AI identifies change in microstructure in aging materials
Lawrence Livermore National Laboratory (LLNL) scientists have taken a step forward in the design of future materials with improved performance by analyzing its microstructure using AI.
The work recently appeared online in the journal Computational Materials Science.
Technological progress in materials science applications spanning electronic, biomedical, alternate energy, electrolyte, catalyst design and beyond is often hindered by a lack of understanding of complex relationships between the underlying material microstructure and device performance. But AI-driven data analytics provide opportunities that can accelerate materials design and optimization by elucidating processing-performance correlations in a mathematically tractable way.
Recent developments in artificial-neural-network-based "deep learning" methods have revolutionized the process of discovering such intricate relationships using the raw data itself. However, to reliably train large networks one needs data from tens of thousands of samples, which, unfortunately is often prohibitive in new systems and new applications due to the cost of sample-preparation and data collection. In situations such as these, innovative algorithms are needed to extract the most appropriate "features" or "descriptors" out of the raw experimental characterization data.
As an example, polymer-bonded high explosives constitute an important materials system whose 3-D bi-phasic microstructure can: (1) vary greatly depending on processing parameters like high-energy particle morphology and size distribution, binder content, solvents/stir-rates, pressing forces, temperature, etc.; (2) evolve over long-term material aging under varying environmental conditions; and (3) display variation in performance as a function of sample microstructure and age.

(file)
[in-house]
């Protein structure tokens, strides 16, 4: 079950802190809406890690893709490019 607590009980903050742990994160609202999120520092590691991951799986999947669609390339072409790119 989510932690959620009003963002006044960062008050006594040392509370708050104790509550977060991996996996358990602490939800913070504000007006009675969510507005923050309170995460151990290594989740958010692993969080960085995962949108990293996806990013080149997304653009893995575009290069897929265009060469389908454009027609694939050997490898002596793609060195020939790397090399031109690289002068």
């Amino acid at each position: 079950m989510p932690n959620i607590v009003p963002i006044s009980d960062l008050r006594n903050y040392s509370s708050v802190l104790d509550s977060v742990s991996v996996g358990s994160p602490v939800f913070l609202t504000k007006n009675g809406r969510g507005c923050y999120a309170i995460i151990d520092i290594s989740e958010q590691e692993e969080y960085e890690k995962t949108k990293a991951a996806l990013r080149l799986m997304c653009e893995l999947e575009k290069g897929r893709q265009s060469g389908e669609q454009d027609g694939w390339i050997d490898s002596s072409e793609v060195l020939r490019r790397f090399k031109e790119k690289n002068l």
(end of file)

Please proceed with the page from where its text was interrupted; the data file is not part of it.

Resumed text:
While each 3-D microstructure can be nondestructively imaged with X-ray CT scans (at multiple time-points), the process of data collection is time consuming and expensive, which limits the number of samples to typically just a few hundred. The challenge is to make the best use of such limited data to uncover any process-microstructure-performance correlations, quantify long-term aging trends, provide micro-scale insights into physics-based simulation codes, and design future materials with improved performance.
A team of LLNL materials scientists and data-visualization scientists at LLNL and the University of Utah used recently developed methods in scalar-field topology and Morse theory to extract useful summary features like "grain count" and "internal boundary surface area" from the raw X-ray CT data.
These feature variables were then analyzed using a variety of statistical machine learning techniques, which enabled the team to: (1) objectively distinguish different microstructures resulting from processing differences; (2) systematically track microstructure-evolution under aging; and (3) build microstructure-dependent performance models.
"With an increased emphasis on AI-inspired data-centric research, the paradigm of how we approach model building and materials discovery is changing rapidly," according to lead author Amitesh Maiti. "The pace and quality of progress hinges critically on such multi-team collaborations that bring together complementary knowledge and skills."
In the words of project principal investigator Richard Gee: "The development and deployment of these methods are affording the means to identify complex effects of processing parameters and aging on the performance of stockpile-relevant materials. The resulting insights should enable component design optimization and the prediction of long-term age-induced change in performance, which is of great value to improved surveillance practices."